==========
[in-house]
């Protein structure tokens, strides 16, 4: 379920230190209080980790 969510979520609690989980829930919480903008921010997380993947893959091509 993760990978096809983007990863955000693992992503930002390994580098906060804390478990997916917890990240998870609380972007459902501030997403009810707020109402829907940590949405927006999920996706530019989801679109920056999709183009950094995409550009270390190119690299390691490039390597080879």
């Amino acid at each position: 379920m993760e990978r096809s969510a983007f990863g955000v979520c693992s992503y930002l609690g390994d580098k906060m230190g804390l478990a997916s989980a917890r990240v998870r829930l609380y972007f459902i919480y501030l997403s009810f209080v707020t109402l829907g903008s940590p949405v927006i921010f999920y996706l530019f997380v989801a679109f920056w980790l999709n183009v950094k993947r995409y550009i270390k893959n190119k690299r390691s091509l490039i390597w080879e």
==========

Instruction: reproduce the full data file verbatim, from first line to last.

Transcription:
[in-house]
């Protein structure tokens, strides 16, 4: 379920230190209080980790 969510979520609690989980829930919480903008921010997380993947893959091509 993760990978096809983007990863955000693992992503930002390994580098906060804390478990997916917890990240998870609380972007459902501030997403009810707020109402829907940590949405927006999920996706530019989801679109920056999709183009950094995409550009270390190119690299390691490039390597080879």
């Amino acid at each position: 379920m993760e990978r096809s969510a983007f990863g955000v979520c693992s992503y930002l609690g390994d580098k906060m230190g804390l478990a997916s989980a917890r990240v998870r829930l609380y972007f459902i919480y501030l997403s009810f209080v707020t109402l829907g903008s940590p949405v927006i921010f999920y996706l530019f997380v989801a679109f920056w980790l999709n183009v950094k993947r995409y550009i270390k893959n190119k690299r390691s091509l490039i390597w080879e």